Description: Vest with detail work. Vest is constructed out of cotton, leather and needlework, although a fiber analysis was not conducted to confirm this. The cotton has the characteristic dull sheen and soft, grainy texture of cotton. The leather has a rough texture, dull sheen, and is heavy. The needlework has thread that is embroidered through a straw canvas. The straw has the characteristic stiff texture, flexibility, and is yellow. The vest has a rounded collar, no sleeves and is waist-length. It is fabricated where a piece of needlework comprises the two front panels. Different colored threads are embroidered through the straw canvas in various designs. The back of the vest is comprised of cotton. The vest is lined with cotton and leather. The cotton comprises most of the lining while the leathers lines the edges of the vest. The vest has a rounded collar made of needlework and a piece of leather. The vest closes from the front with several buttonholes. These buttons have been removed for possible reuse. On the back of the vest, there is a metal buckle that closes the martingale tie on the lower back. This buckle is made from an iron-based material, possibly steel. The buckle has red colored rust; this indicates that it is made from iron or plain carbon steel.
Description: Historical Note: This vest was once the property of Mirabeau B. Lamar, President of the Republic of Texas, 1838-1841. Mirabeau Buonaparte Lamar, son of John and Rebecca Lamar, was born near Louisville, Georgia, on August 16, 1798. He moved to Texas in 1835. When confronted by the news of the battle of the Alamo and the Goliad Massacre, Lamar joined the revolutionary army at Groce's Point as a private. When the Mexican and Texan forces faced each other at San Jacinto on April 20, 1836, Thomas J. Rusk and Walter Paye Lane were surrounded by the enemy. Lamar's quick action the next day saved their lives and brought him a salute from the Mexican lines. As the battle of San Jacinto was about to start, he was verbally commissioned a colonel and assigned to command the cavalry. In September 1836, in the first national election, Lamar was elected vice president. He was inaugurated the second President of Texas in December 1838. He died on December 19, 1859, and was buried in the Masonic Cemetery at Richmond, Texas.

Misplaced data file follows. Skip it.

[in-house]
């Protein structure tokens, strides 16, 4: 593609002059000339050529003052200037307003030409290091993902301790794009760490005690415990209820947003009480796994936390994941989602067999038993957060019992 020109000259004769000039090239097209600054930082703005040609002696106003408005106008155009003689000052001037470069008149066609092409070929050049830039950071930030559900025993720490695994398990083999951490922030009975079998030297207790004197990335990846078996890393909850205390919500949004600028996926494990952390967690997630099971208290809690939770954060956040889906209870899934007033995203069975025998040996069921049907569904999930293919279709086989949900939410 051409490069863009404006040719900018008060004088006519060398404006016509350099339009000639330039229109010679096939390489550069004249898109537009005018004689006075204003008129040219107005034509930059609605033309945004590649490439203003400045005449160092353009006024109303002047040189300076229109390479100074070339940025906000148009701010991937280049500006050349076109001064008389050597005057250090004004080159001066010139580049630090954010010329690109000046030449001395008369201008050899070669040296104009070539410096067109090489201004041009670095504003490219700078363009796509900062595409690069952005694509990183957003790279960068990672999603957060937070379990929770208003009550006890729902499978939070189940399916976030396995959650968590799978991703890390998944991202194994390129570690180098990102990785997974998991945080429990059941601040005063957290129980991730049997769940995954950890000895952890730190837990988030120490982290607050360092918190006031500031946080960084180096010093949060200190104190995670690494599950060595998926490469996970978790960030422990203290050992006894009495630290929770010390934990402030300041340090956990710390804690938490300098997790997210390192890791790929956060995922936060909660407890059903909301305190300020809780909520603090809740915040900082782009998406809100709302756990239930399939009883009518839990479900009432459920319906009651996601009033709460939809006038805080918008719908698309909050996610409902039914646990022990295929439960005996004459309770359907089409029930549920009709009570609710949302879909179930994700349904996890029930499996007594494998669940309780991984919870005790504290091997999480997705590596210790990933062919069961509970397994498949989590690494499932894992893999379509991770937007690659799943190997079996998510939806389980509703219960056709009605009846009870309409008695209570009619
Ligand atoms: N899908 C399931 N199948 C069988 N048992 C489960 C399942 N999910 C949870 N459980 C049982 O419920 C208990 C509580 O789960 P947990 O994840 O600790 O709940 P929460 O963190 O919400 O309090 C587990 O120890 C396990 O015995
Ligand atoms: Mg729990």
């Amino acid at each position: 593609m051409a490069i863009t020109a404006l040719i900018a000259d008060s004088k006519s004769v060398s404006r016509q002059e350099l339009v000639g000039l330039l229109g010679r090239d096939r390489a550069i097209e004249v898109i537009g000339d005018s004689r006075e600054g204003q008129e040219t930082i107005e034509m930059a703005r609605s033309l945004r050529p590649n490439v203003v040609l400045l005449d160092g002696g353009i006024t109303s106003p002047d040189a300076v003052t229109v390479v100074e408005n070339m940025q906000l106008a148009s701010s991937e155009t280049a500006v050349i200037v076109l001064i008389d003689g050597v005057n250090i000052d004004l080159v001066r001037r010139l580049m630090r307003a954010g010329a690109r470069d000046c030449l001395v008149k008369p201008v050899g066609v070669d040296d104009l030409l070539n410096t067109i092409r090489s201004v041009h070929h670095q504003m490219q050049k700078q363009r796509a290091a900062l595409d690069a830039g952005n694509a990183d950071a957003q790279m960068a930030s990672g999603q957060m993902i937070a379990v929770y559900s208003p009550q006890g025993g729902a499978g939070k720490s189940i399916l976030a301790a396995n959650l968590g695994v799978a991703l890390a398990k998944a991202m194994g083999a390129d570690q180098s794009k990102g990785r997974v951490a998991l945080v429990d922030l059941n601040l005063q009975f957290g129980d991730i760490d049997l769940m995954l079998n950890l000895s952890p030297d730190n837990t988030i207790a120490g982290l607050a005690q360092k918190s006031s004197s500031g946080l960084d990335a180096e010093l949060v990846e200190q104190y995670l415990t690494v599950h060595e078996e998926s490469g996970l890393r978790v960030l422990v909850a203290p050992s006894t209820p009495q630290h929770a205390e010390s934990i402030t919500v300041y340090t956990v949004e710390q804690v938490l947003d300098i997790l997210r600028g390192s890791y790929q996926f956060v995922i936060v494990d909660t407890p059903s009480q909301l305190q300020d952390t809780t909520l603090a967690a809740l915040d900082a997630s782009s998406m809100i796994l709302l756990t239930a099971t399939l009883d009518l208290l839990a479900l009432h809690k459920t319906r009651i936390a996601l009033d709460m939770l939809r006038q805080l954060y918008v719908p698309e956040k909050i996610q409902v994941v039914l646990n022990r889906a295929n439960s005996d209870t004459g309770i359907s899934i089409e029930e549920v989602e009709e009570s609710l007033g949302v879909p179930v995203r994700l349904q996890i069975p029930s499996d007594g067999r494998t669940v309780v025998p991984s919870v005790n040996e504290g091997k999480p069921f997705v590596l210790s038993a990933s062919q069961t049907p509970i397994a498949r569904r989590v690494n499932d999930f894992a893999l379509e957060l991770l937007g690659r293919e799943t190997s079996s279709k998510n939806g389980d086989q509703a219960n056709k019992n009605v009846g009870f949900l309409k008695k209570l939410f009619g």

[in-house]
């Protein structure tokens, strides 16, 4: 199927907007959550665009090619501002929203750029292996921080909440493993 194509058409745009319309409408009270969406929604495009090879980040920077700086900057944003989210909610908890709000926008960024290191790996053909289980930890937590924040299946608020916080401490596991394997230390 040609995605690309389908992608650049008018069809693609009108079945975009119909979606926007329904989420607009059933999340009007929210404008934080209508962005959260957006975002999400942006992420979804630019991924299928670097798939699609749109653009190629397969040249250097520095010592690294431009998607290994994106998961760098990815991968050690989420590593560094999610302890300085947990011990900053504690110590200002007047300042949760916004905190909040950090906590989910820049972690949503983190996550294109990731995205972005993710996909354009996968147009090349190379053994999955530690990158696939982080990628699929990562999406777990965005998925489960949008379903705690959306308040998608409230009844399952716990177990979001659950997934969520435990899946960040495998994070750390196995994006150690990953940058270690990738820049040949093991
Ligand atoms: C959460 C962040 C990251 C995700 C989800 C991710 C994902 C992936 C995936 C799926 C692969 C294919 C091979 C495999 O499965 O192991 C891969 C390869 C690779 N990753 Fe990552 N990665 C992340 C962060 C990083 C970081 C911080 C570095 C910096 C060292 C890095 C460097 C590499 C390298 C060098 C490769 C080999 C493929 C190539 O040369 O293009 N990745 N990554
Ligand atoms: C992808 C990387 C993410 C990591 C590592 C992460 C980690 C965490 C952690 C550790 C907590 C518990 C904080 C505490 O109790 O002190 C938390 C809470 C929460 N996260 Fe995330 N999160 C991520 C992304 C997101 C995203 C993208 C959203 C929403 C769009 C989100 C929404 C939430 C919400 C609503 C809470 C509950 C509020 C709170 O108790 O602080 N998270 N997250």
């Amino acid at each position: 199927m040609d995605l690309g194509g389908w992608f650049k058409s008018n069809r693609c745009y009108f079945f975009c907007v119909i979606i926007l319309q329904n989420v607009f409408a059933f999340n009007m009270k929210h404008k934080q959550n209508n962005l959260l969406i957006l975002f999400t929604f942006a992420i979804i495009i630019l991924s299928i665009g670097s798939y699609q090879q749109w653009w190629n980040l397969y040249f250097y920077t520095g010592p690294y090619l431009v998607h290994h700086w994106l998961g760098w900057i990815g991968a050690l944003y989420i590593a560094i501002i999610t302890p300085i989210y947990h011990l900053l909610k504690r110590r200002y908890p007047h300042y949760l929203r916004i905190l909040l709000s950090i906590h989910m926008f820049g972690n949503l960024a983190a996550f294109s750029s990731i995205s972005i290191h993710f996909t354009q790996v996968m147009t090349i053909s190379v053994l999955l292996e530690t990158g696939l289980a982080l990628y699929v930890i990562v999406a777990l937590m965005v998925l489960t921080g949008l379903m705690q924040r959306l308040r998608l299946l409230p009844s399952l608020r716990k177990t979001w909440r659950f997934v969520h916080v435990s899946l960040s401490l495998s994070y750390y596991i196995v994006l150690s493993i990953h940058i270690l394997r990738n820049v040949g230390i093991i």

Description: Related Collection: Lamar family papers [Series II] at the Texas State Archives.
Citation information: ATF0302, Artifacts collection. Archives and Information Services Division, Texas State Library and Archives Commission.
Copyright information: This image is in the Public Domain under the laws of the United States. The Item and its design depicted in this image may be protected by copyright, patents, trademarks, or other related rights. You are free to use this image in any way that is permitted by the copyright and related rights legislation that applies to your use. Unless expressly stated otherwise, Texas State Library and Archives Commission makes no warranties about the Item and cannot guarantee the accuracy of this Rights Statement. You are responsible for your own use. Please contact the Texas State Library and Archives Commission for more information. You may need to obtain other permissions for your intended use. For example, other rights such as publicity, privacy or moral rights may limit how you may use the material.